My daughter has come up to the newsroom with friends to visit me and introduced me as her aunt, but we’re still having problems. My son called recently—to my astonishment. I miss them. I would like my kids to accept me.

Why did you take the final step-surgery?

I embarked on it simply for legal reasons. I was dressing more and more as a woman—which is illegal in Chicago. I couldn’t get a driver’s license, since the state of Illinois uses pictures on them. I wanted to have the legal right to be who I was.

How did your colleagues at the newspaper react?

Of my colleagues, 50 percent don’t give a damn one way or another. Of the other 50 percent, maybe 20 percent accept me. The others are guarded.

How did you announce it to them?

I changed in stages. First I started wearing man-tailored women’s shirts; they didn’t differ much from the flowery shirts some of the younger men were wearing. Finally I got up the courage to wear the tiniest bit of makeup. The men simply could not believe their eyes. I was the combat correspondent, the old police reporter. Indeed, I had once written an article on what it means to be a man, and the Marines gave me a paperweight as a token of respect. I still keep it on my desk. I finally retired from the men’s room when I saw one of the men glaring at me as I washed my hands. He was outraged at my presence in his sanctuary.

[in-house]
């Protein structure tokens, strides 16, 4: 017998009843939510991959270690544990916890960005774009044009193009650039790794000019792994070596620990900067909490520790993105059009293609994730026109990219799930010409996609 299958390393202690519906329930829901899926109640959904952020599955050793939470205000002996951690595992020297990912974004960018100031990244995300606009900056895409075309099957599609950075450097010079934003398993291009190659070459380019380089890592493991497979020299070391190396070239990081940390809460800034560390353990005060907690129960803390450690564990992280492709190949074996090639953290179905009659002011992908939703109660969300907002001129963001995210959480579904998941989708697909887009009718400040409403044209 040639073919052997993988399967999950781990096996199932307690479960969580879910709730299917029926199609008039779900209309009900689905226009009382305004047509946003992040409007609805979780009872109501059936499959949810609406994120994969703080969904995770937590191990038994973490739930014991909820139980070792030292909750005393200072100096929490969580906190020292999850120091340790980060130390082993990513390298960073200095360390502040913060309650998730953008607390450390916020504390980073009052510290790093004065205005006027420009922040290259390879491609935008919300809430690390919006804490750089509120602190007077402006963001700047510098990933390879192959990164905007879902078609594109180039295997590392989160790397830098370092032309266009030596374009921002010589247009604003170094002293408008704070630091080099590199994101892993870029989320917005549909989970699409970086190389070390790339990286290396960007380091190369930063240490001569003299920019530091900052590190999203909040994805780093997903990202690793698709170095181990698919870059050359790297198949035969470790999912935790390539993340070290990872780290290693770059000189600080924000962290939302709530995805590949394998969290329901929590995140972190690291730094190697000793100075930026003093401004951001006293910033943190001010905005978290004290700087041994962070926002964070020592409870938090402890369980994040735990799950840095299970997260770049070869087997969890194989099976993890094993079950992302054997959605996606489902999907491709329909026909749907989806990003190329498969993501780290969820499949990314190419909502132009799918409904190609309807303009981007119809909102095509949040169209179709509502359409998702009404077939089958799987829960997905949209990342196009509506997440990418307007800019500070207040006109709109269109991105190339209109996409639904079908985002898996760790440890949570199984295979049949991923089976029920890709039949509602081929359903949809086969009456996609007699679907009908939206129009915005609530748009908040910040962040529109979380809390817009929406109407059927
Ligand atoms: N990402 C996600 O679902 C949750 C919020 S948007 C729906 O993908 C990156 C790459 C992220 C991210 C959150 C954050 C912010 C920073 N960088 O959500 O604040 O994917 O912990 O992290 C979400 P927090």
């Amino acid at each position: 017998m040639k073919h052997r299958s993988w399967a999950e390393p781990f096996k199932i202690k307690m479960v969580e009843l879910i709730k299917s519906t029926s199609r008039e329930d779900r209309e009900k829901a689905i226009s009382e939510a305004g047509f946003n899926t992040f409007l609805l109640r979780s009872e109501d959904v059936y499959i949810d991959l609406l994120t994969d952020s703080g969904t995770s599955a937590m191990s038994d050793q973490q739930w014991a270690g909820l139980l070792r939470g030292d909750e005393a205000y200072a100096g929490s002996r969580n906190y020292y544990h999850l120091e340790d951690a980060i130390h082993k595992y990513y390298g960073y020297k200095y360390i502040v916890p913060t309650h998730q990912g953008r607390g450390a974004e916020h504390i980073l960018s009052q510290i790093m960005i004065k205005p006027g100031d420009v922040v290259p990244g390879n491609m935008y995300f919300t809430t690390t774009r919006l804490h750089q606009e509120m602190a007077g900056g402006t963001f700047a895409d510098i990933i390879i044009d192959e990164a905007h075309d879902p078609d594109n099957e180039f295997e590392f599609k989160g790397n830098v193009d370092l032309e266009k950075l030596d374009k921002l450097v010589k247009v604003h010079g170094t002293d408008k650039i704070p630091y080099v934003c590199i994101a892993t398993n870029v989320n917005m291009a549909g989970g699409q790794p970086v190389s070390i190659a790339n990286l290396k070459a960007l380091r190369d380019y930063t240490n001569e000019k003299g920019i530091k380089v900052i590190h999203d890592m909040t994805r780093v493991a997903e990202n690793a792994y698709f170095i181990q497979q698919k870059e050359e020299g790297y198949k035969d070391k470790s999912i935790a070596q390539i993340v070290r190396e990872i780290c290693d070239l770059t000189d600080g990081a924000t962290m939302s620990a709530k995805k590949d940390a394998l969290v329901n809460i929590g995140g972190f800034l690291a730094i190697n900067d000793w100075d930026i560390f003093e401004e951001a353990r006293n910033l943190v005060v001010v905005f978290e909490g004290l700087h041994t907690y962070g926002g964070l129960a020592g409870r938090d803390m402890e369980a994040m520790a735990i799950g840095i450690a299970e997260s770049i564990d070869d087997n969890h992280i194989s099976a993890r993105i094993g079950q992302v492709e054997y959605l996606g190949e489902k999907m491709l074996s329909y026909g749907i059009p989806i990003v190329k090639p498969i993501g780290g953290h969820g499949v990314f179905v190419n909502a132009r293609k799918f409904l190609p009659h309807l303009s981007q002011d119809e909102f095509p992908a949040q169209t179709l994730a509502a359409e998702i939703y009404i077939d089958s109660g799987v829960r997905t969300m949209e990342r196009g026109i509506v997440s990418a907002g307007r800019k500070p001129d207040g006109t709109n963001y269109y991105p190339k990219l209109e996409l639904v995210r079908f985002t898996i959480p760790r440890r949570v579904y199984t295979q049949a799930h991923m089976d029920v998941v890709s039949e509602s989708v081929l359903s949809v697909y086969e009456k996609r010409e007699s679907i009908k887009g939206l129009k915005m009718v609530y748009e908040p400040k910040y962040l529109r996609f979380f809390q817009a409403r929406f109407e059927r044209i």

Were you in danger of being fired?

The assistant managing editor took me aside and said they wanted me on the copy desk—in other words, off the street, out of public view. “Why don’t you fire me?” I asked. With infinite gentleness he told me he didn’t want to do that. Maybe they thought I’d bring a sex-discrimination suit, but I like to think they spared me out of consideration for my past accomplishments.

How’s your social life?

Even for a genetic 52-year-old single woman, the guys aren’t there in quantity. The transsexual thing is just one more hurdle.

How has your sense of self changed since becoming a woman?

All the years as a man I would look in the mirror and hate myself. Now I’m an avowed sexual freak. Yet I look in that mirror, and after a lifetime of self-loathing I can say, “Hey, I like me.”

Your sisters do not accept your change. What about your 84-year-old mother?

She doesn’t know. We chat once a week on the telephone, and I use my old male voice.